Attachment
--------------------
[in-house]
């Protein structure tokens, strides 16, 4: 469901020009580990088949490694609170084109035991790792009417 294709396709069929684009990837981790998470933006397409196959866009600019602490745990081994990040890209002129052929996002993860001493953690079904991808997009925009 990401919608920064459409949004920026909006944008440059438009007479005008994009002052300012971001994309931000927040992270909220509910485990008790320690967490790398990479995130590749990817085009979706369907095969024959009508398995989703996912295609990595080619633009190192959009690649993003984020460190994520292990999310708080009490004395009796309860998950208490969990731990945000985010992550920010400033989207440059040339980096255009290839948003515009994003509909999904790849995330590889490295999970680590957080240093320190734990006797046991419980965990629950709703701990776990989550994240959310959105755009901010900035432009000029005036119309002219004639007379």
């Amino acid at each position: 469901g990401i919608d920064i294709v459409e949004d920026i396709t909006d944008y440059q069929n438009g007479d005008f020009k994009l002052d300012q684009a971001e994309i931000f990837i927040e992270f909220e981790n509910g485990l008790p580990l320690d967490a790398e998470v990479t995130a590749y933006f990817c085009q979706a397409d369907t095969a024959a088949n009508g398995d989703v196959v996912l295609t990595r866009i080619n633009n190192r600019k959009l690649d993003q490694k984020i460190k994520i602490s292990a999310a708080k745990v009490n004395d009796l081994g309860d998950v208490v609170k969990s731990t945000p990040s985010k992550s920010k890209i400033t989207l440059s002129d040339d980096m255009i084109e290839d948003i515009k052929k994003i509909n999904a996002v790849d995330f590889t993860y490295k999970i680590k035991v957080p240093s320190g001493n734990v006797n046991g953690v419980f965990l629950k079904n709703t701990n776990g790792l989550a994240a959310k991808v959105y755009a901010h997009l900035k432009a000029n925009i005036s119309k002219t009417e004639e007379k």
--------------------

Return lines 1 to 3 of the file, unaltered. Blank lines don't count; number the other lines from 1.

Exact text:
[in-house]
């Protein structure tokens, strides 16, 4: 469901020009580990088949490694609170084109035991790792009417 294709396709069929684009990837981790998470933006397409196959866009600019602490745990081994990040890209002129052929996002993860001493953690079904991808997009925009 990401919608920064459409949004920026909006944008440059438009007479005008994009002052300012971001994309931000927040992270909220509910485990008790320690967490790398990479995130590749990817085009979706369907095969024959009508398995989703996912295609990595080619633009190192959009690649993003984020460190994520292990999310708080009490004395009796309860998950208490969990731990945000985010992550920010400033989207440059040339980096255009290839948003515009994003509909999904790849995330590889490295999970680590957080240093320190734990006797046991419980965990629950709703701990776990989550994240959310959105755009901010900035432009000029005036119309002219004639007379």
């Amino acid at each position: 469901g990401i919608d920064i294709v459409e949004d920026i396709t909006d944008y440059q069929n438009g007479d005008f020009k994009l002052d300012q684009a971001e994309i931000f990837i927040e992270f909220e981790n509910g485990l008790p580990l320690d967490a790398e998470v990479t995130a590749y933006f990817c085009q979706a397409d369907t095969a024959a088949n009508g398995d989703v196959v996912l295609t990595r866009i080619n633009n190192r600019k959009l690649d993003q490694k984020i460190k994520i602490s292990a999310a708080k745990v009490n004395d009796l081994g309860d998950v208490v609170k969990s731990t945000p990040s985010k992550s920010k890209i400033t989207l440059s002129d040339d980096m255009i084109e290839d948003i515009k052929k994003i509909n999904a996002v790849d995330f590889t993860y490295k999970i680590k035991v957080p240093s320190g001493n734990v006797n046991g953690v419980f965990l629950k079904n709703t701990n776990g790792l989550a994240a959310k991808v959105y755009a901010h997009l900035k432009a000029n925009i005036s119309k002219t009417e004639e007379k």